Taking a more passive investing approach could benefit teacher pension funds in other ways as well. Passive investing also typically incurs lower fees, meaning teacher pension funds can pay less for these returns on their investments. Furthermore, electing to passively invest will severely reduce the need for pension fund employees to pick the right money managers, who in turn will pick the right investments. Studies of this practice suggest that it’s a lose-lose situation, that investors tend to chase after positive performance rather than capturing it themselves, and that states might be better off making passive investments with a leaner team.
As an added bonus, passive investing would help to eliminate some of the politics around pension funds. As my colleague Chad Aldeman previously noted, the American Federation of Teachers (AFT) black-listed certain money managers who ran afoul of the union’s priorities. Or conversely, some unions will attempt to make socially conscious investments such as avoiding weapons manufacturers. Passive investing allows pension funds to avoid these political issues.
To be sure, passive funds are not fool-proof. They follow the market, and if the market tanks so will they. A passive investment also won’t produce dramatic returns like someone who bought Amazon stock in the mid-1990s, or Bitcoin in more recent years. But index funds produce a greater than average return when the market is doing well, and can limit losses during a downturn. It is precisely this kind of investing strategy that pension funds need to grow their assets and meet their members’ financial needs.Taxonomy:
I was recently chatting with an education-sector friend who asked about good side jobs for teachers, and it gave me pause. I wasn’t put off by the question, per se. I had spent my own teaching years making extra cash with regular babysitting gigs, summer school classes, and a paid testing coordinator position. But when I actually stopped to think about it, the best second job for a teacher is no second job.
Teachers, no matter how new, shouldn’t need a side hustle to make ends meet.
But, conservatively (and without including summer work), 16 percent do.
Put simply, we don’t pay teachers enough. This is true by multiple measures. In 2015, American teachers’ earnings were 17 percent lower than comparable college-educated workers in other developed nations. There are countless factors tied up in this, gender included. The Teacher Salary Project has more, but that’s a whole other blog post. Or six. How do we make it better?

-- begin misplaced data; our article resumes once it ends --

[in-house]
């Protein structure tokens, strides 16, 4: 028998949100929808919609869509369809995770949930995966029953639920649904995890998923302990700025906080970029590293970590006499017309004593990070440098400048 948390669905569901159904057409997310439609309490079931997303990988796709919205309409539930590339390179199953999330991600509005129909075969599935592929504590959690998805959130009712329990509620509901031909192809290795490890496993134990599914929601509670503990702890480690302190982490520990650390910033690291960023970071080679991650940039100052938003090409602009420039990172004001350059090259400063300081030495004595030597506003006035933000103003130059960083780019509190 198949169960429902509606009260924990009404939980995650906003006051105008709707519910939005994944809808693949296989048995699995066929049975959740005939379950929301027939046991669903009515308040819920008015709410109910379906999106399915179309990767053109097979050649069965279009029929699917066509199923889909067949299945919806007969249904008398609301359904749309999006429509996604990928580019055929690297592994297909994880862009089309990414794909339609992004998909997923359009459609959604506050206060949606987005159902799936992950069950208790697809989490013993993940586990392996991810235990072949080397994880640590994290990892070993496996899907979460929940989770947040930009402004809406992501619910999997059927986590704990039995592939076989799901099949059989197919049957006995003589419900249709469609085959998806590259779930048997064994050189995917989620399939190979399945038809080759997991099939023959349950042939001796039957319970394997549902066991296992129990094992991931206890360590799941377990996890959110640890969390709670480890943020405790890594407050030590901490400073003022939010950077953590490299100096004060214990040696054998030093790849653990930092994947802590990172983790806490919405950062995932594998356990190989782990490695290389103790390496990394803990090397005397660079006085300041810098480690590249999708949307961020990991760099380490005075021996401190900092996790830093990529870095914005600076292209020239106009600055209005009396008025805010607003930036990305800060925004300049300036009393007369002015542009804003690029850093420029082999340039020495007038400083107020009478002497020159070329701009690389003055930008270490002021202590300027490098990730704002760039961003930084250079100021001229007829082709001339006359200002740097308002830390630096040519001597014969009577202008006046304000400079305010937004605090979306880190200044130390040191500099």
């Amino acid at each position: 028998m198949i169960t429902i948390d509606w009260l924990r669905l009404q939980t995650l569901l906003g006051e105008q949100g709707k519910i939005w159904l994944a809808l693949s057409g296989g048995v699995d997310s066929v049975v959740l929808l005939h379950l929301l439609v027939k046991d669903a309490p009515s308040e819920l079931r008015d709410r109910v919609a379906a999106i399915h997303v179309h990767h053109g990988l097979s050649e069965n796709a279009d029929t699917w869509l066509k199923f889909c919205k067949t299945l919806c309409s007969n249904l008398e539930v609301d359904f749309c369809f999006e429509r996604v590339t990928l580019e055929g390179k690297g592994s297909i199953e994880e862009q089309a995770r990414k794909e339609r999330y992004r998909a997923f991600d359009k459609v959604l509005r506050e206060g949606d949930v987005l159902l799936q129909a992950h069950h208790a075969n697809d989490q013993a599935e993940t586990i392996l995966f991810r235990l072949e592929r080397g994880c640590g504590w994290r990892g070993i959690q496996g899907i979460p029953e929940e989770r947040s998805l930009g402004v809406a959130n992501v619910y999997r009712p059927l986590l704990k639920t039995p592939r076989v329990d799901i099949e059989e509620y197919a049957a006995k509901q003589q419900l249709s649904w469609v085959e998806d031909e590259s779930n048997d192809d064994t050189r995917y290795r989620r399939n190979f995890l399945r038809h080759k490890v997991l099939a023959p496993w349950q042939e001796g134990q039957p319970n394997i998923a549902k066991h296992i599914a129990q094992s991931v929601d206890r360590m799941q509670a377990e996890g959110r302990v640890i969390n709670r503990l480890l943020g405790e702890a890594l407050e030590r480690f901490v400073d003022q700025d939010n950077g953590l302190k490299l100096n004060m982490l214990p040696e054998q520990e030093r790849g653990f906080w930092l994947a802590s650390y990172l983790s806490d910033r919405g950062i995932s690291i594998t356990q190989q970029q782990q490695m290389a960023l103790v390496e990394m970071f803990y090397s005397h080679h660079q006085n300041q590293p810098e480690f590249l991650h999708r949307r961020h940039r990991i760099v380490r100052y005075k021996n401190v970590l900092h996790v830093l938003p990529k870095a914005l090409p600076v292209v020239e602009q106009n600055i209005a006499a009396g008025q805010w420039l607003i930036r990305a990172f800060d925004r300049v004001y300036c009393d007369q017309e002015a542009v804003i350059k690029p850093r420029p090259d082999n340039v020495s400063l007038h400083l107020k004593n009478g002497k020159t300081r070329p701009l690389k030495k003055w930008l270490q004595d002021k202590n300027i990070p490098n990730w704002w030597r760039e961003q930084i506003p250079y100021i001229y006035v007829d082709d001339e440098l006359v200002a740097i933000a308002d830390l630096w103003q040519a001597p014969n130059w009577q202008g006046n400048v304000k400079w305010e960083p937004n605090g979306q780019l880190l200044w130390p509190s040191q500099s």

One solution? Pension reform. Right now, states pay, on average, $6,800 per teacher toward pension debt. These payments aren’t going to future benefits, but instead to pay down existing debts. If we compare those numbers to the amount teachers report earning through side hustles, teachers in at least 47 states and Washington D.C. would benefit (these states have at least some pension debt that’s costing teachers money) and of those, 26 (highlighted below) would out-earn their average side hustle. Without pension debts, states could raise salaries enough that teachers wouldn’t need to spend their free hours waitressing or driving for Uber.
* Maine and Ohio do not report debt separately
Pensions are often touted as a retention strategy. But in fact, studies show defined benefit plans do very little to entice new and mid-career teachers to stay, and only marginally push or pull veteran teachers’ decisions. It may be that a fair salary, one providing family sustainable wages, would be an even stronger retention strategy. To be sure, finances are not the first reason teachers cite for exiting, but in the most recent national survey, 18 percent of teachers who left the profession attributed their decision to financial reasons.
Teachers deserve to feel valued while they are on the job, not just in retirement. And if teachers are forced to take on second jobs to make ends meet, many may be pushed out of the profession before they qualify for a decent retirement benefit. Pension debts affect all teachers, but they’re paying for retirement systems that only benefit a fraction of them.
Last month, I wrote about a recent report comparing apples and oranges. More precisely, the National Public Pension Coalition (NPPC) claimed that state-run defined benefit plans offered better benefits than defined contribution plans.